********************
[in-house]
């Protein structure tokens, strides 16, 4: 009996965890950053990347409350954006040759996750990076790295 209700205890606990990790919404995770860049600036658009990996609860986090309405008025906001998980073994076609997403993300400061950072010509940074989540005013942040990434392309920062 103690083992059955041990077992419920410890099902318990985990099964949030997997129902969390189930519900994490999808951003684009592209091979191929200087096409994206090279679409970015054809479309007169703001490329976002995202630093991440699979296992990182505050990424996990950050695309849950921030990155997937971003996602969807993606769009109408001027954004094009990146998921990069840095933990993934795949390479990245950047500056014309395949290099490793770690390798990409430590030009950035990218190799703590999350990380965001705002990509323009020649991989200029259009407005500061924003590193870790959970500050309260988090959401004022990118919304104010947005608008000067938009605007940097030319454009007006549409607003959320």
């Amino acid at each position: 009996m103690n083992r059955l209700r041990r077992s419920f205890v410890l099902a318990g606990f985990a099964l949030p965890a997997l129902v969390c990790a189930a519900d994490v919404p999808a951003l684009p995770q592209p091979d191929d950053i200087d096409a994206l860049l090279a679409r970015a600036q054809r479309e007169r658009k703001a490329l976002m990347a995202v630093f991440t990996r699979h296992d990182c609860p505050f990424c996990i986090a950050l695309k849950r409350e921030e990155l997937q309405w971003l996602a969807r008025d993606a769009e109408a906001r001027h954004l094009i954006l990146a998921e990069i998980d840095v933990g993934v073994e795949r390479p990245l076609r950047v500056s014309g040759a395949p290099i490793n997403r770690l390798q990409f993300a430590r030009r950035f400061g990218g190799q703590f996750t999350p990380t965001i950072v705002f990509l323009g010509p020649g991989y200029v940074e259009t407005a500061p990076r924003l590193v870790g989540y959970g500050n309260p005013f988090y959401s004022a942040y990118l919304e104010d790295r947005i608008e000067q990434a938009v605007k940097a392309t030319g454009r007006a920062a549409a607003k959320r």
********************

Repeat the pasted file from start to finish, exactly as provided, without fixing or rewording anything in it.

[in-house]
């Protein structure tokens, strides 16, 4: 009996965890950053990347409350954006040759996750990076790295 209700205890606990990790919404995770860049600036658009990996609860986090309405008025906001998980073994076609997403993300400061950072010509940074989540005013942040990434392309920062 103690083992059955041990077992419920410890099902318990985990099964949030997997129902969390189930519900994490999808951003684009592209091979191929200087096409994206090279679409970015054809479309007169703001490329976002995202630093991440699979296992990182505050990424996990950050695309849950921030990155997937971003996602969807993606769009109408001027954004094009990146998921990069840095933990993934795949390479990245950047500056014309395949290099490793770690390798990409430590030009950035990218190799703590999350990380965001705002990509323009020649991989200029259009407005500061924003590193870790959970500050309260988090959401004022990118919304104010947005608008000067938009605007940097030319454009007006549409607003959320």
């Amino acid at each position: 009996m103690n083992r059955l209700r041990r077992s419920f205890v410890l099902a318990g606990f985990a099964l949030p965890a997997l129902v969390c990790a189930a519900d994490v919404p999808a951003l684009p995770q592209p091979d191929d950053i200087d096409a994206l860049l090279a679409r970015a600036q054809r479309e007169r658009k703001a490329l976002m990347a995202v630093f991440t990996r699979h296992d990182c609860p505050f990424c996990i986090a950050l695309k849950r409350e921030e990155l997937q309405w971003l996602a969807r008025d993606a769009e109408a906001r001027h954004l094009i954006l990146a998921e990069i998980d840095v933990g993934v073994e795949r390479p990245l076609r950047v500056s014309g040759a395949p290099i490793n997403r770690l390798q990409f993300a430590r030009r950035f400061g990218g190799q703590f996750t999350p990380t965001i950072v705002f990509l323009g010509p020649g991989y200029v940074e259009t407005a500061p990076r924003l590193v870790g989540y959970g500050n309260p005013f988090y959401s004022a942040y990118l919304e104010d790295r947005i608008e000067q990434a938009v605007k940097a392309t030319g454009r007006a920062a549409a607003k959320r």